The UMR Research survey by Auckland University found that 67% of respondents either strongly or somewhat agreed that a tax should be imposed.
The data reinforce the almost identical results of a Colmar Brunton poll conducted in April 2016.
Support was evenly split across all income levels. Those expected to be most opposed to a tax—the lowest income group which consumes the most sugary drinks—were most strongly in favour.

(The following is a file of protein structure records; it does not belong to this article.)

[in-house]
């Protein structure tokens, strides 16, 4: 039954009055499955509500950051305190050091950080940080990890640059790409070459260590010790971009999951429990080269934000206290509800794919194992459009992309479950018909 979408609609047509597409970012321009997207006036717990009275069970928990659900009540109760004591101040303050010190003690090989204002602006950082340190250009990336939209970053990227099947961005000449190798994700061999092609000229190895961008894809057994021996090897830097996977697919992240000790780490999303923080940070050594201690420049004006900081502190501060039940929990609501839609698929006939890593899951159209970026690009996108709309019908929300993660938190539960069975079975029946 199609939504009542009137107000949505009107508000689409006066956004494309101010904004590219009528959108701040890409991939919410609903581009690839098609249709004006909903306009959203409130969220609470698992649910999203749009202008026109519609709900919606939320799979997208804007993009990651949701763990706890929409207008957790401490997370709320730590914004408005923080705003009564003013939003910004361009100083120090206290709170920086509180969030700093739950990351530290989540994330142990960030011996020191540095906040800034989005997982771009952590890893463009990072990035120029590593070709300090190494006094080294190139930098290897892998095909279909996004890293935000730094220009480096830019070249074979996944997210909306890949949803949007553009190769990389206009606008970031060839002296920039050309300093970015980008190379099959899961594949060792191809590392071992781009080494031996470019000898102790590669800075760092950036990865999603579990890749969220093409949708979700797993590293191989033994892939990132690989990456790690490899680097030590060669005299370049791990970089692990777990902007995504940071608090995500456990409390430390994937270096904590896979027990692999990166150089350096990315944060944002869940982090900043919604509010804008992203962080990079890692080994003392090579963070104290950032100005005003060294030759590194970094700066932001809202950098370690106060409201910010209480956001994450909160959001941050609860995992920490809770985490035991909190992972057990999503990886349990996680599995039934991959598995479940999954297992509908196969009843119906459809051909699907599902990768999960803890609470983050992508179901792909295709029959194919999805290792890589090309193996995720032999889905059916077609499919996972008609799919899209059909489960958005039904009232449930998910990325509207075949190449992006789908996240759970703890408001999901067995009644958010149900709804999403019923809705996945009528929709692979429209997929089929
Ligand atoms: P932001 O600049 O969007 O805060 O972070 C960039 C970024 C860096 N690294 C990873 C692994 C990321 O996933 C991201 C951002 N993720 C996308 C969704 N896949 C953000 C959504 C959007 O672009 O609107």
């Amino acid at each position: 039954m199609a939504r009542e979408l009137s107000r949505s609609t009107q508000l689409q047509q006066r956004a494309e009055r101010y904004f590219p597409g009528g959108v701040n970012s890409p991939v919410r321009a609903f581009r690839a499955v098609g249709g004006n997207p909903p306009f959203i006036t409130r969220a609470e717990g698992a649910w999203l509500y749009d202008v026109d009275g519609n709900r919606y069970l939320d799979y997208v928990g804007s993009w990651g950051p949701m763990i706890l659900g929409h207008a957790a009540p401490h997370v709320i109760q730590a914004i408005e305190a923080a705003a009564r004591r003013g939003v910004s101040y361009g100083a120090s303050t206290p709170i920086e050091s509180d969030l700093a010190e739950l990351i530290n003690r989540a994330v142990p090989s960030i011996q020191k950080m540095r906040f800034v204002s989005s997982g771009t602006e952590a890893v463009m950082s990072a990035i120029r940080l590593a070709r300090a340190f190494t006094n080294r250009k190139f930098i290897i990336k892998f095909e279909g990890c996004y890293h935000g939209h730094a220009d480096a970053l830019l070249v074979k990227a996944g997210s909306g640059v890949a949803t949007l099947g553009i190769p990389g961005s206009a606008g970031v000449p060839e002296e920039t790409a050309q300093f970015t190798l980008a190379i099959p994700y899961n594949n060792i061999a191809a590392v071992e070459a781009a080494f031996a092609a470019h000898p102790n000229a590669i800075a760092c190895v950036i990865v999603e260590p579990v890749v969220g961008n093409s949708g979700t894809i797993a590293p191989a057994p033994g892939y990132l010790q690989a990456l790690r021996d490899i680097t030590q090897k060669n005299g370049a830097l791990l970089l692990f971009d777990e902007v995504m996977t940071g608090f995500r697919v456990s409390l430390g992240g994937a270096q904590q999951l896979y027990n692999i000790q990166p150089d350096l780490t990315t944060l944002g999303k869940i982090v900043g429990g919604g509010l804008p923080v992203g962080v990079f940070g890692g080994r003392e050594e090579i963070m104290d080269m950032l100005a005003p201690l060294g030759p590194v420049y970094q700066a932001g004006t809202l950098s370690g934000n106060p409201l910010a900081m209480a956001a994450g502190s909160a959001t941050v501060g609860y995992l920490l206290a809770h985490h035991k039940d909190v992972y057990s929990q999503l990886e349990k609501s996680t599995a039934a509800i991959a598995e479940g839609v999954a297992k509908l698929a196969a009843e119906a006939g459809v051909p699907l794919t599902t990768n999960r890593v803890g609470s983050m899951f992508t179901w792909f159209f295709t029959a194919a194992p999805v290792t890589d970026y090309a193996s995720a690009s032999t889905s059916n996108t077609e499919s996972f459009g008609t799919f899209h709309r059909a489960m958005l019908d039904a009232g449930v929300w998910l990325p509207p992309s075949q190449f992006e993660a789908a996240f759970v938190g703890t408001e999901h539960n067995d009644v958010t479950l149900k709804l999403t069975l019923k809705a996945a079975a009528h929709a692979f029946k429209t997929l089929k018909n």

Despite the results of these surveys, health minister Jonathan Coleman said the government's position on a sugar tax hadn't changed.
"It's not something we're actively considering. We are continuing to keep a watching brief on the emerging evidence and practice,” he said, adding that there had been no evidence that a tax on sugar would have an impact on obesity rates.
The opposition Labour party is preparing its own sugar tax policy, however.